And loved it!
Somewhere a few months ago I had read an article about how roller derby was growing in the US and how the resurgence of roller derby has been connected to third-wave feminism--a sport organized by women for women athletes, and a sport that combines toughness, athleticism and femininity. I found that link--roller derby and feminism--to be interesting. But for my part, I mainly love anything having to do with the '50s and '60s. Roller derby was at its cultural peak during those decades, so I was interested in its resurgence. I love anything retro.
So last week while visiting my family in Pennsylvania Jana was reading the paper about local events coming up. And she noted that the Eerie Roller Girls where having a double-header bout in a few days and would I like to go? You bet, I said. And so it was that Jana and I, along with my two sons and three nephews, all went to our first roller derby.
It was a double-header. In the first match the Eerie Roller Girls took on the Queen City Roller Girls from Buffalo, NY. The second match had the B-squad from the Eerie Roller Girls going against the J-Town Roller Girls from Johnstown, PA.
Prior to the bouts we took the time to familiarize ourselves with the rules. But it took us awhile to understand everything that was going on, the various rules and strategies involved. But by the second bout we started to really get the hang of it. I found myself, at one point, screaming at the lead jammer to call the jam before the other jammer reached the pack. You know, the stuff you yell at a roller derby match.
I can't say how much our teenage sons and nephews liked the event. The main word they used to describe the evening was "interesting." Jana and I loved it. We're officially roller derby fans.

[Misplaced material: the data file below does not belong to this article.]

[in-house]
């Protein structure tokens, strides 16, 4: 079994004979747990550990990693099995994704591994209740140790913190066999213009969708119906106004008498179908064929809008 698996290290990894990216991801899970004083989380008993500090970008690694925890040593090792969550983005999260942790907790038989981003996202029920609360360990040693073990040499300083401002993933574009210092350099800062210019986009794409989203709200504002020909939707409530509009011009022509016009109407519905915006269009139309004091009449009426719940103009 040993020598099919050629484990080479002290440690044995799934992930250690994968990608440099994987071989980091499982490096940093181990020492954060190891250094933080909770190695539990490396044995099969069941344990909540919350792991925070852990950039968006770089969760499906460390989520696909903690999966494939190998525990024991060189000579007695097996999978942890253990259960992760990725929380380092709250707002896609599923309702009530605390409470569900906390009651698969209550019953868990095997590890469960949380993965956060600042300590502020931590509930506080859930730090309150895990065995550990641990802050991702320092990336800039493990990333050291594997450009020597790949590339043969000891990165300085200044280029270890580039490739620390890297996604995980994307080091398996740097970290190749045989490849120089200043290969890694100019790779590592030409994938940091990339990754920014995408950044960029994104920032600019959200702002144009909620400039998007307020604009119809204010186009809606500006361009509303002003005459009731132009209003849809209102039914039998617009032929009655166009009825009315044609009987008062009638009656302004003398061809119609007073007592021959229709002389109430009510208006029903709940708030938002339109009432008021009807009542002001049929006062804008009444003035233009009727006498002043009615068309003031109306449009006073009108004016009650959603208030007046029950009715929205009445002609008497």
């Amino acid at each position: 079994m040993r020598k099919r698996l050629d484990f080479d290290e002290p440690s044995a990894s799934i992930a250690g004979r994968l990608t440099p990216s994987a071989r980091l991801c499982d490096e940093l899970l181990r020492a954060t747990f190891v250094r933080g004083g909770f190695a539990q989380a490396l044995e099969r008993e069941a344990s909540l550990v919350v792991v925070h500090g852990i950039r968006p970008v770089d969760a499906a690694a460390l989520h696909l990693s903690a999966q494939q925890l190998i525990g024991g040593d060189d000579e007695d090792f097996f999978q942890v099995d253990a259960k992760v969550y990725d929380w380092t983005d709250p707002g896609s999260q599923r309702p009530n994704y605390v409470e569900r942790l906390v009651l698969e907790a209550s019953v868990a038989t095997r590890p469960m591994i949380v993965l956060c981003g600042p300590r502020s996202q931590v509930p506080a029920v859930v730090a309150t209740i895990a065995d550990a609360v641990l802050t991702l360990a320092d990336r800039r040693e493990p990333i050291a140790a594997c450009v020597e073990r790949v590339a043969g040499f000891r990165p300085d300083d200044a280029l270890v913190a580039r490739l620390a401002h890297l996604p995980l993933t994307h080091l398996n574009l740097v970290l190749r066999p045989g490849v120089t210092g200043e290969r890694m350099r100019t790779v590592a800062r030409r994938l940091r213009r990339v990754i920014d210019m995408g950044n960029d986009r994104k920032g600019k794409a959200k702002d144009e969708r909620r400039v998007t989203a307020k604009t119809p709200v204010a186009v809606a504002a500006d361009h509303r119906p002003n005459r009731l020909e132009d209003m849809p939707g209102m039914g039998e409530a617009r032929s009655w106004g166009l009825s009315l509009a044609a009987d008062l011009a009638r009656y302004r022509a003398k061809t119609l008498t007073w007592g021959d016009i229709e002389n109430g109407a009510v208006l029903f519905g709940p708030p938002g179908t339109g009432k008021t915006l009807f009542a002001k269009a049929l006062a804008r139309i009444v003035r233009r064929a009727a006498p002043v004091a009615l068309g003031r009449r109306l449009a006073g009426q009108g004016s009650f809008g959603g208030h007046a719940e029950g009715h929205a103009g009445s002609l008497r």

Now the burning questions you are probably wanting to ask is was event a show or a sport? And were the women scantily or provocatively clothed?
Regarding being a show, when some people think of roller derby they think of something like professional wrestling. And I think some roller derbies are like that.
But what we saw was a sport, associated with the Women's Flat Track Derby Association.
Regarding clothing, while there were some feminine flourishes to the basic team uniform it wasn't, speaking as a man, an ogling sort of experience. The whole thing was very different and unique and had a campy, theatrical flair, but we experienced it as a sporting event. Those women were competing as athletes. There was an injury (and emergency medical people were on hand like you see at a football game). And beyond skating ability, strength and cardiovascular stamina were really, really important. If a jammer was too fatigued to get through blocks that team was in deep trouble.
As for roller derby being the quintessential feminist sport I don't know, as a man, if I can say. But we do know this: roller derby is a full contact sport (like football) that is also a female sport. Roller derby isn't a female version (and therefore a lesser version in the eyes of some) of what was originally a male sport. Roller derby is a female contact sport. Roller derby doesn't imitate the guys. So if men want to play roller derby, and male roller derby leagues are starting up, they are going to have to follow the lead of the roller girls.
If a guy wants to play roller derby, and it looks like a ton of fun, he's going to have to learn to block and jam like a roller derby girl.
At one point during the double-header I looked at some of the little girls in attendance cheering on their favorite roller girl.
I leaned over to Jana and said, "If I were a little girl I bet this would be pretty empowering and inspiring."
And if you looked at the faces of those little girls, they seemed to agree.
|Eerie Roller Girls taking on the Queen City Rollers|